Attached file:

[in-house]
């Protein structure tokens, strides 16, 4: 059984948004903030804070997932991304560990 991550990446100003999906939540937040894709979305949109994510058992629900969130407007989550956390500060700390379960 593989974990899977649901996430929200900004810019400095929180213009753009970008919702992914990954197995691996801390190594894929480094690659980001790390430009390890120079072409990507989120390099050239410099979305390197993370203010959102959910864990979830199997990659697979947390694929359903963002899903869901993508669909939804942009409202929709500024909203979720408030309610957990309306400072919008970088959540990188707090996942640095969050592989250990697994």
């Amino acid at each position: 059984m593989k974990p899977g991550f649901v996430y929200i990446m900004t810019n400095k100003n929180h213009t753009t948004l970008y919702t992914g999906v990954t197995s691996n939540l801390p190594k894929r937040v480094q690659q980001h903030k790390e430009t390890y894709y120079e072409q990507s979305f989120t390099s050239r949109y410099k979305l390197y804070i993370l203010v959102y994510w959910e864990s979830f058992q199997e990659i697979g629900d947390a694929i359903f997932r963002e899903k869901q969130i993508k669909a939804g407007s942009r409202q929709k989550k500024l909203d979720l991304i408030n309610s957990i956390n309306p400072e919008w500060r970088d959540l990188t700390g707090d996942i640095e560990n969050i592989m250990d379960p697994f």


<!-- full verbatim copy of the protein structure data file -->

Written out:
[in-house]
């Protein structure tokens, strides 16, 4: 059984948004903030804070997932991304560990 991550990446100003999906939540937040894709979305949109994510058992629900969130407007989550956390500060700390379960 593989974990899977649901996430929200900004810019400095929180213009753009970008919702992914990954197995691996801390190594894929480094690659980001790390430009390890120079072409990507989120390099050239410099979305390197993370203010959102959910864990979830199997990659697979947390694929359903963002899903869901993508669909939804942009409202929709500024909203979720408030309610957990309306400072919008970088959540990188707090996942640095969050592989250990697994």
């Amino acid at each position: 059984m593989k974990p899977g991550f649901v996430y929200i990446m900004t810019n400095k100003n929180h213009t753009t948004l970008y919702t992914g999906v990954t197995s691996n939540l801390p190594k894929r937040v480094q690659q980001h903030k790390e430009t390890y894709y120079e072409q990507s979305f989120t390099s050239r949109y410099k979305l390197y804070i993370l203010v959102y994510w959910e864990s979830f058992q199997e990659i697979g629900d947390a694929i359903f997932r963002e899903k869901q969130i993508k669909a939804g407007s942009r409202q929709k989550k500024l909203d979720l991304i408030n309610s957990i956390n309306p400072e919008w500060r970088d959540l990188t700390g707090d996942i640095e560990n969050i592989m250990d379960p697994f």